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Sun, Nov. 27th, 2005, 06:50 pm
Winter blues

How bad is it that I just can’t wait to get out of the funk that is November? It’s cold and dull and there’s no snow to cover the brown grass and bare dirt of the flower beds.

Not that the foreseeable December is any better. Classes will still be in session, and said classes will all be antsy as heck for break. Learning always drops in December.

Kotetsu and I frequently have discussions on whether it’s better to assign massive tests on the last days of class before winter break or not. He claims that by doing so, the students are forced to pay attention and if they don’t, it’s their own fault.

Plus he can avoid actually teaching the kids.

I have a hard time with that idea though. I mean, is it fair to expect them to have a normal attention span during a period which is tried and true and proven to be one where everyone’s grades drop? And then add further stress by having a pile of tests anyway?

I’ve usually held several labs in a row instead, things which keep the kids busy.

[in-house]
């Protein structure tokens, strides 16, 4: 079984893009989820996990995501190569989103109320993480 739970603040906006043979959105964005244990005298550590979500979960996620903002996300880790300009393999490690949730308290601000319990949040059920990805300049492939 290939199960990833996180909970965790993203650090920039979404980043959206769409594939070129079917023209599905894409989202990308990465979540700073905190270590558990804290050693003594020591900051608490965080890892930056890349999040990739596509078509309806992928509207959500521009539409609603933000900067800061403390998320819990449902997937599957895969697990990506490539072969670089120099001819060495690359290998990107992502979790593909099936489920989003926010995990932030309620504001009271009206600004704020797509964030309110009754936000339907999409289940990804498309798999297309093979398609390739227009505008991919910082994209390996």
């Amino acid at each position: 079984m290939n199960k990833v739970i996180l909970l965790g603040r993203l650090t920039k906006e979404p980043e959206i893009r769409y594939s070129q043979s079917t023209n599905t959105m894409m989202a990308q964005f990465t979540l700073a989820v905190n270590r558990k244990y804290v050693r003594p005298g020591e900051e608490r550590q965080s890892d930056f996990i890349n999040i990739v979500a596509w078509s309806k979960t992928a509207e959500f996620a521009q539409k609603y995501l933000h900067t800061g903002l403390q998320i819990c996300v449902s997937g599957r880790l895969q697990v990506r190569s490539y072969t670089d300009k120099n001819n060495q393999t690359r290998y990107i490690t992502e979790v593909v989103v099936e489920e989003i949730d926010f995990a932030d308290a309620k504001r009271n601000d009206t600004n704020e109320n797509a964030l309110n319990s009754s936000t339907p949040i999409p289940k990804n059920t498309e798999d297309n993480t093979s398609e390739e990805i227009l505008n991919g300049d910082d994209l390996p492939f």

This of course creates more work for me.

However, I’ve been toying with the idea of having a week of individual research in a sort of laissez-faire setting: announce on the Friday before that they have one week to write about a science topic of choice – must be something we’ve discussed in class. They work in the classroom or the library. I’ve even thought about allowing the senior students the option of not showing up at all, university-style. The assignment would be handed in by the final bell on the last day of classes, so they’d get five days of class time, plus a weekend. It’d have to be a fairly hefty paper, maybe ten pages minimum, double-spaced, pictures allowable only if they are actually discussed in the body of the text and references cited.

I know it’s a fairly liberal style for high school, but it might work. Do any other teachers have thoughts on what they do the last week of classes?

Mon, Nov. 28th, 2005 02:52 am (UTC)

You’re too soft on them, Izumo. The kids still need to be scared into learning. Especially the ones who need the better grades the most.

Mon, Nov. 28th, 2005 02:54 am (UTC)

Maybe, but I don't think it's our jobs to try to force learning under stressful conditions. Just as it isn't our jobs to really try to trick kids on tests.

Mon, Nov. 28th, 2005 02:56 am (UTC)

Sure it is. As much as we deny it, part of our job is to get them into a position of responsibility, and part of that is forcing yourself to do a job, even if it isn't appealing. The real world won't care whether it's snowing out, if you catch my, uh, drift.

Mon, Nov. 28th, 2005 08:47 pm (UTC)

It's a good thing I have you for a teacher.